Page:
Royal Gold's Latest Deal: Is It A Good One?

| About: Royal Gold, (RGLD)

Summary

Royal Gold announced Monday that it has increased its royalty interest on Barrick Gold's Cortez gold mine.

Royal Gold says it will acquire a 3.75% net value royalty covering a significant area of the Cortez mine, from a private party seller, for total consideration of $70 million.

I break down the deal and give my thoughts on whether or not Royal Gold is a buy here.

Royal Gold Acquires 3.75% Royalty on Cortez Mine

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Royal Gold (NASDAQ:RGLD) made the news Monday evening when it announced it has agreed to acquire a 3.75% net value royalty (NVR) on a significant area of land on Barrick's Cortez gold mine, including the Crossroads deposit. The deal was made with a private party and the total consideration is $70 million.

The Cortez mine is one of Barrick's strongest assets. In 2015, the Nevada gold mine produced close to 1 million ounces of gold at all-in sustaining costs of just $603 per ounce; in 2016, production is expected to range between 980,000 - 1,050,000 ounces at all-in sustaining costs between $520-$550 per ounce. The mine has more than 11 million ounces in gold reserves, so it should be producing gold for many years to come.

It's important to note that Royal Gold already owns a 1.014% net value royalty on Cortez, as well as an additional .618% royalty on Crossroads, a deposit which is expected to produce gold for about 9 years.

Therefore, this deal increases Royal Gold's interest in Cortez to a 4.37% NVR; Barrick also owns a separate 5% gross smelter returns royalty on production from Cortez. Readers may remember that Barrick Gold sold the original royalties to Royal Gold in exchange for $150 million in cash back in 2008.

A net value royalty means Royal Gold gets a percentage of the gross revenue produced from this deposit, minus certain costs. It differs slightly from a gross smelter return. A full explanation of each royalty can be found on Royal Gold's website.

Royal Gold plans to draw from its revolving credit facility to complete the deal. Following closing of the acquisition, the company says it should have $305 million available on the credit facility, with $345 million in debt.

Is This a Smart Move by Royal Gold?

The Cortez mine royalties are already a big source of revenue, cash flow and gold reserves for Royal Gold.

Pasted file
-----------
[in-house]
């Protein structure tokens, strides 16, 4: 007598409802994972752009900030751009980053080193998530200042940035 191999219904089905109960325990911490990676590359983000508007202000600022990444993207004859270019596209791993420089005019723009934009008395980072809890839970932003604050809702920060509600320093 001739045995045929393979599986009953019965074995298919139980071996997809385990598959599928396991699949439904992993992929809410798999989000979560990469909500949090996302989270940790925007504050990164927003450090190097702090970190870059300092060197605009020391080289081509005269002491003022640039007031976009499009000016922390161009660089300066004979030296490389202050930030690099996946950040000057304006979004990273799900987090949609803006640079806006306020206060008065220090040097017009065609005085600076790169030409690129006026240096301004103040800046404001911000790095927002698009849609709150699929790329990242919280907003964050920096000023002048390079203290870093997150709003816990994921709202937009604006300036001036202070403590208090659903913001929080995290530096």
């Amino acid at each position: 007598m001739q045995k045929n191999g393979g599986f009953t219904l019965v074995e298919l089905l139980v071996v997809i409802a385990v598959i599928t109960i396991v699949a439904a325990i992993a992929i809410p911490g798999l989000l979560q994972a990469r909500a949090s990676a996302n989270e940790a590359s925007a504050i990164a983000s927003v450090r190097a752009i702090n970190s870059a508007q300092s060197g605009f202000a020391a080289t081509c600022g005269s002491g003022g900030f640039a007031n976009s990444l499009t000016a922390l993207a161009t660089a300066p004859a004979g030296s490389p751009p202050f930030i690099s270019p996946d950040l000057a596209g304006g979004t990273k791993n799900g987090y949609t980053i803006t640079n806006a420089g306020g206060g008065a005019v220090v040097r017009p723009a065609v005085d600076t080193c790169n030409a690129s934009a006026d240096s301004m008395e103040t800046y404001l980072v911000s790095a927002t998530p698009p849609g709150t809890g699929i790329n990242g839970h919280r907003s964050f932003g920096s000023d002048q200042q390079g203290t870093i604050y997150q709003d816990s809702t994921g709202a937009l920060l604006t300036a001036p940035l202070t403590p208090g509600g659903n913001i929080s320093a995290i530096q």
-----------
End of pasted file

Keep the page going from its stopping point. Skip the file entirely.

In 2016, the company has guided for 68,900 ounces of attributable gold production on its existing NVR on Cortez. When you factor in production from the company's three gross smelter royalties, Royal Gold expects approximately 320,000 ounces of gold production from its Cortez assets in 2016, according to its website. As of Dec. 31, 2015, Royal Gold's interest in Cortez amounts to 3.7 million ounces of proven and probable gold reserves.

This acquisition doesn't exactly help Royal Gold diversify its asset base. But I'm completely fine with that, given its one of the strongest assets in Royal Gold's portfolio. I have no issues with this deal whatsoever.

There is very little risk with this deal in my opinion, given the low AISC of the mine and the fact that Barrick Gold, a $20+ billion senior gold miner, is the project's operator. For just $70 million, Royal Gold was able to increase its interest in this project considerably.

How soon can Royal Gold expect cash flow from this acquisition? Well, apparently in just a few years. The company says waste stripping at the Crossroads deposit began in 2015, and production is estimated to begin in 2018.

Is Royal Gold a Buy?

Yes, this was a pretty good move by Royal Gold, but I'm not convinced shares should be bought just yet.

As mentioned in a recent article, I felt Royal Gold had a strong Q2 earnings, and the Thompson Creek Metals takeover by Centerra Gold (OTCPK:CAGDF) is certainly a positive development, but I think all of the positive news has already been priced into the stock. Shares look a bit expensive, with an EV/EBITDA ratio of 22.15, according to Yahoo Finance.

Royal Gold is a great company and I think the stock will outperform over the long-term, but I think investors should exercise some patience here. Personally, I think any price below $70 per share is a buying opportunity. Until then, I remain on the sidelines.

Disclosure: I am/we are long CAGDF.

I wrote this article myself, and it expresses my own opinions. I am not receiving compensation for it (other than from Seeking Alpha). I have no business relationship with any company whose stock is mentioned in this article.

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